ZIJPE- EN HAZE POLDER
About 5,000 years ago the beach walls were created that form a large part of the North Sea coastline in North Holland. This beach wall was closed between Camperduin and Texel, but it was very narrow. Behind this shoreline was a peat area that was already being cultivated in the early Middle Ages. Partly as a result of these reclamations, the sea broke through the narrow beach ridge in three places between the years 1000 and 1300 and destroyed large parts of the peat behind, creating a wadden area with the Marsdiep, the Heersdiep and the Zijpe tidal inlets from north to south. In between were two remaining stretches of beach ridge: the islands of Callantsoog (‘t Oghe) and Huijsduinen. In the 15th and 16th century, the tidal inlets Zijpe and Heersdiep slowly silted up again, and the Marsdiep became wider and deeper. From the middle of the 16th century several unsuccessful attempts were made to drain the Zijpepolder. It was thought that the first dikes could be realized without mills due to the relatively high location of the polder, but from 1561 mills had to be used to keep the area dry. The ten mills were spared the heavy storm flood of 1570, but the dikes weakened and the polder was again exposed to the tides. The mills were demolished and in 1597 the final dike with a sand dike at the Hondsbossche and Pettemer Zeewering followed and the Zijpepolder was a fact. The much smaller Hazepolder immediately south of Petten was also impoldered at the same time. The many mills that kept the Zijpe dry were decommissioned between 1950 and 1966. In 1877 the sand dike was transformed into a much stronger dike, covered with basalt blocks: the Hondsbossche Zeewering. Thanks to the success of the Zijpepolder it was easier to find investors for similar projects and so the Beemster , the Purmer, the Wormer, the Heerhugowaard and the Schermer were reclaimed. The main structure for the subdivision of the Zijpepolder was grafted onto the elongated shape of the polder, giving it its characteristic kink. The polder was cut longitudinally by three axes (ribbons) along which farms were built, from west to east the Belkmerweg, the Ruigeweg and the Grote Sloot. The location of the Grote Sloot was largely determined by the presence of the old stream channel of the Sint Maartenszwin. The elongated blocks between the ribbons were divided into regular, elongated lots. In some places the polder was crossed by a cross road and at the intersections of development ribbons and cross roads cores arose. The series of cores on a cross road belonged together, such as Sint Maartenszee, Sint Maartensvlotbrug, Sint Maartensbrug and Sint Maarten. At the same time, the place names along a long axis were given the same exit again, such as Burgerbrug, Sint Maartensbrug and Schagerbrug. Large farmhouses stood on the Grote Sloot; traditional farmhouses with an attached front house, comparable to a few large manor houses in the later onesBeemster . Merchants from Amsterdam , regents from Alkmaar and wealthy people from Medemblik , Hoorn and Enkhuizen also built plantations and country estates, such as Wildrijk and Ananas.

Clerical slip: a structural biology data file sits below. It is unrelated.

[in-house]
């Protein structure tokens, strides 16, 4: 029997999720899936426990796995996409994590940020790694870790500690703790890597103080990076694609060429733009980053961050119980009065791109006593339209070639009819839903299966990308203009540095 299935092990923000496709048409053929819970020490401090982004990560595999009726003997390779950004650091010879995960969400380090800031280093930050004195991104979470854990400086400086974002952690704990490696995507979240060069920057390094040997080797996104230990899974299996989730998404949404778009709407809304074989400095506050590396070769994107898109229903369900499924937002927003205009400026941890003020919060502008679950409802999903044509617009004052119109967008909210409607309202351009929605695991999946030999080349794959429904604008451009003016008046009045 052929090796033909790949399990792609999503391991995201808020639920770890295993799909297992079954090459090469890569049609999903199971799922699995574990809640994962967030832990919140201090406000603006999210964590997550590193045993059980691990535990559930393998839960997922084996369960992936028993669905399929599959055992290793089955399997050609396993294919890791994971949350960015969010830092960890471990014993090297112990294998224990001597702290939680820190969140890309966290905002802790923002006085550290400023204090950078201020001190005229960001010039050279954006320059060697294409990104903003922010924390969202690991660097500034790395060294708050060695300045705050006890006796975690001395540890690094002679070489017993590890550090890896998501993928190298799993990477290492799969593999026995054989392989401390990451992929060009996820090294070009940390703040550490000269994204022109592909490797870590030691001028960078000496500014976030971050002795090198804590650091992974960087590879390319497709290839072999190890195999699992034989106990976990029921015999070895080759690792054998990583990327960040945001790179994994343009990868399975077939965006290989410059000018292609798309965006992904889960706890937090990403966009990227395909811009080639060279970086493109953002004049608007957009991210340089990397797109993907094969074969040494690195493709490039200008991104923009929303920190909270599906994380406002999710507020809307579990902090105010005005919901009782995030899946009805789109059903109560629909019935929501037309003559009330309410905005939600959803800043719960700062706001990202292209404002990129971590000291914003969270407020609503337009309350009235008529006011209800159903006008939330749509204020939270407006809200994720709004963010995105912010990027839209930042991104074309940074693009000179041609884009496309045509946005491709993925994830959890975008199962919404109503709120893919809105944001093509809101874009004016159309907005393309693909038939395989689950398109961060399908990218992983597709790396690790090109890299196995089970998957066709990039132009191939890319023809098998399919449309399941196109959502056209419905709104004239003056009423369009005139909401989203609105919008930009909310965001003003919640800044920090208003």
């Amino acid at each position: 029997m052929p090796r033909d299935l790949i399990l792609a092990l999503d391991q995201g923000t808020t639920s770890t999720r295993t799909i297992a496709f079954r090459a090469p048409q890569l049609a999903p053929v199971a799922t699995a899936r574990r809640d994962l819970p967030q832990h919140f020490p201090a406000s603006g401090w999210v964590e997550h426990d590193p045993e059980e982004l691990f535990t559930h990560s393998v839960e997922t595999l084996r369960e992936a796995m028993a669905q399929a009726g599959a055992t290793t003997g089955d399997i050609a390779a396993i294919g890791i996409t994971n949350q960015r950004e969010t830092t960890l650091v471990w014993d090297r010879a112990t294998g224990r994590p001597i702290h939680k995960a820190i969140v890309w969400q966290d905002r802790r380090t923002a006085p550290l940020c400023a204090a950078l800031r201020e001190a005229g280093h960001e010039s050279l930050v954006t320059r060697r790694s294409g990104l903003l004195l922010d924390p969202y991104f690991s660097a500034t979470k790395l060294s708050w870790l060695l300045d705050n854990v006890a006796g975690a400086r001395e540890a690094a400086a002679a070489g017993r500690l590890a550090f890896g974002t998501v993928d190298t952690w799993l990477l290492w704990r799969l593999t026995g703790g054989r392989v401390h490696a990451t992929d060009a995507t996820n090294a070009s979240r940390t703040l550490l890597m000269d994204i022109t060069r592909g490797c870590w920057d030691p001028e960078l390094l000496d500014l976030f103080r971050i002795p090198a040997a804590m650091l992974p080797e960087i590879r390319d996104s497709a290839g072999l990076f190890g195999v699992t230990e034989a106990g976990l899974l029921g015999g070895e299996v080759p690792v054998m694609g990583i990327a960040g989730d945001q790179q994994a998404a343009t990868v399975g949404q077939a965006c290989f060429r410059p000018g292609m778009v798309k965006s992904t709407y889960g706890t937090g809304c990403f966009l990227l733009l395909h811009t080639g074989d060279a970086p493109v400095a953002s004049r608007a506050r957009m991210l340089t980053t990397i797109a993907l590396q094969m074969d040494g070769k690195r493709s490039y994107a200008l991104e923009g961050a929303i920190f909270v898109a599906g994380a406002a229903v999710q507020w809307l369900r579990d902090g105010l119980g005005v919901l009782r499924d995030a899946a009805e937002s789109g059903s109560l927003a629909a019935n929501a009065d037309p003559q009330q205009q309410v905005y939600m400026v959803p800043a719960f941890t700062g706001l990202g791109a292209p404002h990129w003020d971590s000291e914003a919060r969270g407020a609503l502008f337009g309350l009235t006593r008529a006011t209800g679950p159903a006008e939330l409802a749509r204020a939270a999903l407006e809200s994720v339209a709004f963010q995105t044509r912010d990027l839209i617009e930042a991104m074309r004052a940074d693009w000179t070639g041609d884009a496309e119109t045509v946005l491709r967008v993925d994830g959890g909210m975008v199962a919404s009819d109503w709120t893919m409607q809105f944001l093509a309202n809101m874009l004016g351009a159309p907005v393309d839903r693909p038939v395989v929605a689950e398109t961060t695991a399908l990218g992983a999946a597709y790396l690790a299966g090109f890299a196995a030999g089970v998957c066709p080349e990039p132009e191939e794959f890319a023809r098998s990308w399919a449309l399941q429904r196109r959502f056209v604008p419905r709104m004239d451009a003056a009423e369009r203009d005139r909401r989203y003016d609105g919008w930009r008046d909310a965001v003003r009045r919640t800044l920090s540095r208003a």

The Noordhollandsch Kanaal was dug through the polder around 1824 . This canal formed the connection from Amsterdam to the North Sea and partly followed the lines of the polder. In the northern part, the canal cuts diagonally through the lots in the direction of Den Helder. Raft bridges connected both sides of the canal.
A flowering Zijpe-Haze Polder